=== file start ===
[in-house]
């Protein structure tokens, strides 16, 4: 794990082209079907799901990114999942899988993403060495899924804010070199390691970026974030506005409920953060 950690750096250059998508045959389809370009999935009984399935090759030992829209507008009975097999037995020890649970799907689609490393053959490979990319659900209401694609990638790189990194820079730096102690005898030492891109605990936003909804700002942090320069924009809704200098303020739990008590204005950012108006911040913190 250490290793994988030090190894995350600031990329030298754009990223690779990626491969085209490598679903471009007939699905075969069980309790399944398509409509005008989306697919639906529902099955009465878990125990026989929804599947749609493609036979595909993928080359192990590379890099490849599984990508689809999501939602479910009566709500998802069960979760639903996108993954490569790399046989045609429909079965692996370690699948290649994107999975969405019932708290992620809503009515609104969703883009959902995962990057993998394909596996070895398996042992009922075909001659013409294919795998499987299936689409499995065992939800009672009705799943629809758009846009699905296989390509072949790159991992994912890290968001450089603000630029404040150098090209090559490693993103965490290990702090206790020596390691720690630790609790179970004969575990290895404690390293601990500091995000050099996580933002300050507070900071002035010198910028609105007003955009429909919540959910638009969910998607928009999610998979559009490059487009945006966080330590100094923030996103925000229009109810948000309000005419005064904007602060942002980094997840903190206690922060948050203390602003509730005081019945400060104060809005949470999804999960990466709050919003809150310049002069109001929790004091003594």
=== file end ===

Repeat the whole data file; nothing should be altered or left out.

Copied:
[in-house]
């Protein structure tokens, strides 16, 4: 794990082209079907799901990114999942899988993403060495899924804010070199390691970026974030506005409920953060 950690750096250059998508045959389809370009999935009984399935090759030992829209507008009975097999037995020890649970799907689609490393053959490979990319659900209401694609990638790189990194820079730096102690005898030492891109605990936003909804700002942090320069924009809704200098303020739990008590204005950012108006911040913190 250490290793994988030090190894995350600031990329030298754009990223690779990626491969085209490598679903471009007939699905075969069980309790399944398509409509005008989306697919639906529902099955009465878990125990026989929804599947749609493609036979595909993928080359192990590379890099490849599984990508689809999501939602479910009566709500998802069960979760639903996108993954490569790399046989045609429909079965692996370690699948290649994107999975969405019932708290992620809503009515609104969703883009959902995962990057993998394909596996070895398996042992009922075909001659013409294919795998499987299936689409499995065992939800009672009705799943629809758009846009699905296989390509072949790159991992994912890290968001450089603000630029404040150098090209090559490693993103965490290990702090206790020596390691720690630790609790179970004969575990290895404690390293601990500091995000050099996580933002300050507070900071002035010198910028609105007003955009429909919540959910638009969910998607928009999610998979559009490059487009945006966080330590100094923030996103925000229009109810948000309000005419005064904007602060942002980094997840903190206690922060948050203390602003509730005081019945400060104060809005949470999804999960990466709050919003809150310049002069109001929790004091003594």